Student art exhibit shines spotlight on Asian, Pacific Islander and Desi American perspectives

A group of about fifty students standing and sitting on couches in a large room look ahead, watching an open mic event.
Students gathered to enjoy art, live performances, snacks and tea during AAMP’s Untold Stories art exhibition Nov. 9. (Talia Bernstein • The Student Life)

Traditional illustration pieces, student-coded games and painted skateboard decks were among the art pieces showcased at the Hive’s recent exhibit last Saturday.

Named “Untold Stories,” the second annual student-run art exhibit and performance event gave the Asian Pacific Islander Desi American community a platform for their vulnerabilities and talents to shine through.

“Untold Stories” was hosted by Pomona College’s Asian American Mentor Program with assistance from the International Student Mentor Program and South Asian Mentor Program and featured an open-mic, a calligraphy corner, a Tea Circle meeting and a traditional gallery. 

Kristine Chang PO ’21, AAMP co-head mentor and member of the “Untold Stories” planning committee, said that as an artist, an event like “Untold Stories” has always been in the back of her mind.

“When I first applied to be [an AAMP] mentor, I wrote about this exact event in my proposal,” Chang said. “One thing that I wish I had as a [first-year] was a way to express myself as an Asian American person. Art has always been a way for me to express myself.”

A Chinese-american female college student holds a mic while reading from her phone. Behind her is a sign that reads "OPEN Mic."
Kylie Wong PO ’22 reads “K A Y L A” a poem written by her and her sister Kayla. (Talia Bernstein • The Student Life)

AAMP mentor and planning committee member Kylie Wong PO ’22 hoped the event would create a warm and safe space for Asian American students.

“I’m hoping that at this event, people see many different perspectives,” she said. “The majority of us in the room do identify as Asian American, and I want them to know that they are not alone in their journey at the 5Cs. I want to create this warm bubble that envelops Asian American students into feeling pride and solidarity.”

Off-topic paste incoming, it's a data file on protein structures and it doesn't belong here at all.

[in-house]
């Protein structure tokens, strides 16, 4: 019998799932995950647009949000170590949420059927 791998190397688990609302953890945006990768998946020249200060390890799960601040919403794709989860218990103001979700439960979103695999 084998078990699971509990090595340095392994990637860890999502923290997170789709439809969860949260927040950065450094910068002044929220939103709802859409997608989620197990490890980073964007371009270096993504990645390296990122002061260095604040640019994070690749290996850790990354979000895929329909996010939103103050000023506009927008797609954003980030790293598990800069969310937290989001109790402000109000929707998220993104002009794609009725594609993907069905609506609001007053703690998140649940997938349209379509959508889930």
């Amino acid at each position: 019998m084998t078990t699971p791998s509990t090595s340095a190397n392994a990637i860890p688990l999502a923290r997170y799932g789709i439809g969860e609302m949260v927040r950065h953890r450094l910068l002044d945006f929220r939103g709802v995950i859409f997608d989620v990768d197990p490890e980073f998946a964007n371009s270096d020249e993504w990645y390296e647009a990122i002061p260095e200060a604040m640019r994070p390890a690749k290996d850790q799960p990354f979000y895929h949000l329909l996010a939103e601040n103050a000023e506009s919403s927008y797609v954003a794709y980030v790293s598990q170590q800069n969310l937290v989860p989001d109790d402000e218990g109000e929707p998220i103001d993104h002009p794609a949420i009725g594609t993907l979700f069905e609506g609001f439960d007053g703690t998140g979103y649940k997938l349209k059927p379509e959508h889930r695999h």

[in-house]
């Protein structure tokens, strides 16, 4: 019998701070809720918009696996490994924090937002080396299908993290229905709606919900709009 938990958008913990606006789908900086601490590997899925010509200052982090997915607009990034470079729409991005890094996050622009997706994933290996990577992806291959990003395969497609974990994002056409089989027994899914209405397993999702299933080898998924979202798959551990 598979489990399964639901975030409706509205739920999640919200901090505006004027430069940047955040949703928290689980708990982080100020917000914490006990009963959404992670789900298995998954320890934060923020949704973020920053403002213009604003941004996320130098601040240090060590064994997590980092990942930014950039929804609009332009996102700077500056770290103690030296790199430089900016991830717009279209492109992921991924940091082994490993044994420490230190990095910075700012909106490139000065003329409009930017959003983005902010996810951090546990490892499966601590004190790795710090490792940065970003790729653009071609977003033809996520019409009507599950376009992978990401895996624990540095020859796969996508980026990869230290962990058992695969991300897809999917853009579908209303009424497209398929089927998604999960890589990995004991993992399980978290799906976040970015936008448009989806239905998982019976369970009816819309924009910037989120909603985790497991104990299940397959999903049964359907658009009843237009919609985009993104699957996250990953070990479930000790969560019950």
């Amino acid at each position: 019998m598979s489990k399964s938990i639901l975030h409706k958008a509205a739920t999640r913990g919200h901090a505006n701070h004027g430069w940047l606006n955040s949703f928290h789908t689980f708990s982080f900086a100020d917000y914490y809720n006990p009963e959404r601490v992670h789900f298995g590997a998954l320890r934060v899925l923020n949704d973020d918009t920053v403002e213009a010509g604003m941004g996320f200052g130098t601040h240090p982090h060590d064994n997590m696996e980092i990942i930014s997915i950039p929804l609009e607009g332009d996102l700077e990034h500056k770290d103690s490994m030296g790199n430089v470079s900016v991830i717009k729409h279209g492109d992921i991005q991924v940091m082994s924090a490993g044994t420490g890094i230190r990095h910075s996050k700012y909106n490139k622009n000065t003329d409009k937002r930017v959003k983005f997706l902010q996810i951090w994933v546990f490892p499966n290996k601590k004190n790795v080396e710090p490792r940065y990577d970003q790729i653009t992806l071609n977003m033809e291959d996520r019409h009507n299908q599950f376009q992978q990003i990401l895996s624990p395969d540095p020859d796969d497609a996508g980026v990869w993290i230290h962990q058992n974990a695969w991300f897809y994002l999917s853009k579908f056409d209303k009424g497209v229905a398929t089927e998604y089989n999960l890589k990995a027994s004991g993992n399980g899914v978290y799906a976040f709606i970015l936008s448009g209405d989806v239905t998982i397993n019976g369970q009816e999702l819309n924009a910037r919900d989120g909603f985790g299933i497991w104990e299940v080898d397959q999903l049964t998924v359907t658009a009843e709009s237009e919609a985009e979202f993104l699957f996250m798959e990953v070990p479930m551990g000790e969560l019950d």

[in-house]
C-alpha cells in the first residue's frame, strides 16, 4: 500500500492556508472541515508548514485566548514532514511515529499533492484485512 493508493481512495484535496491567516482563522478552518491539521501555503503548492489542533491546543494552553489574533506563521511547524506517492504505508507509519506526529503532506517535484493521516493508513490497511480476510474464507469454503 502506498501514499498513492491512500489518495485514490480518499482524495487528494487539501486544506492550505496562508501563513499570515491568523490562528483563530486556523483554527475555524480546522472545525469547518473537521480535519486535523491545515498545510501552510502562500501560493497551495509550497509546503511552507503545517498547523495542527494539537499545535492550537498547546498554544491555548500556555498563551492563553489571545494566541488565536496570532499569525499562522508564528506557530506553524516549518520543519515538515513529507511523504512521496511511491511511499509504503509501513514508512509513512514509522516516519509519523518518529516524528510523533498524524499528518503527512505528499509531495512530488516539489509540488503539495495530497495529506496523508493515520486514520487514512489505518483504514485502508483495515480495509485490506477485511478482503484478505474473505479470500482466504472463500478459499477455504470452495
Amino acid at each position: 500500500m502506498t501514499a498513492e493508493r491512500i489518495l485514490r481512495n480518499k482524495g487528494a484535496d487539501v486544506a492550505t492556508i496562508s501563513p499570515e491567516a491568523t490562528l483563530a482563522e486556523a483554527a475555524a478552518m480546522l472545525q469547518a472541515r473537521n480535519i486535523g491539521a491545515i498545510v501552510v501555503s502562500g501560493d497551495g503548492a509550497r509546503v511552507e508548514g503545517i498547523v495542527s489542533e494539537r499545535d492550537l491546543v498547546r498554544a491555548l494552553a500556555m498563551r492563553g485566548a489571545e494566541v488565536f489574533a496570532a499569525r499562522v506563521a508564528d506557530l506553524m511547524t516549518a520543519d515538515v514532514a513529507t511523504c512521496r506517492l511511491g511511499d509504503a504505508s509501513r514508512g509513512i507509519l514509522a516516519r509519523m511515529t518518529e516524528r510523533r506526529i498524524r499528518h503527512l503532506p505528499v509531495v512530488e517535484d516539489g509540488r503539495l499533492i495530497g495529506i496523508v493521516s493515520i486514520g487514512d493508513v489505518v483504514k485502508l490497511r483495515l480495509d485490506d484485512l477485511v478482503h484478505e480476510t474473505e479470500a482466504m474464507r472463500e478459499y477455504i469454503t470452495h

Tramy Nguyen PO ’22, also on the planning committee, acknowledged the overall success of the event.

“Because ‘Untold Stories’ was such a hit last year — its first year — [the planning committee] felt the need to uphold the legacy,” she said via message. “Most people were impressed with the scale, with the high number of submissions and the variety of the works.”

The art gallery showed over 50 art submissions from 5C students as well as from college students outside of Claremont. The collection was an eclectic one — there were essays, poems, photographs, sculpture and video. Subject matter ranged from the personal to the political, discussing families, language, cities, pop culture, current events and history. 

Student artist Kano Cheng PO ’22 created an interactive sculpture in which attendees could learn how to make origami paper cranes out of pages from “The History of Pomona College 1887-1969,” a book that can be found in nearly every Pomona College residence hall and academic building. After a crane was folded, Cheng would pin them up to the wall and splatter them with paint.

“This piece picked up a life of its own,” they said. “I wanted to show the exploration of visibility and legibility, specifically with this book. ‘The History of Pomona College’ is by an old, white man. You can’t glean any [accurate, diverse history] from this book. I started thinking about rendering the book illegible by destroying it.”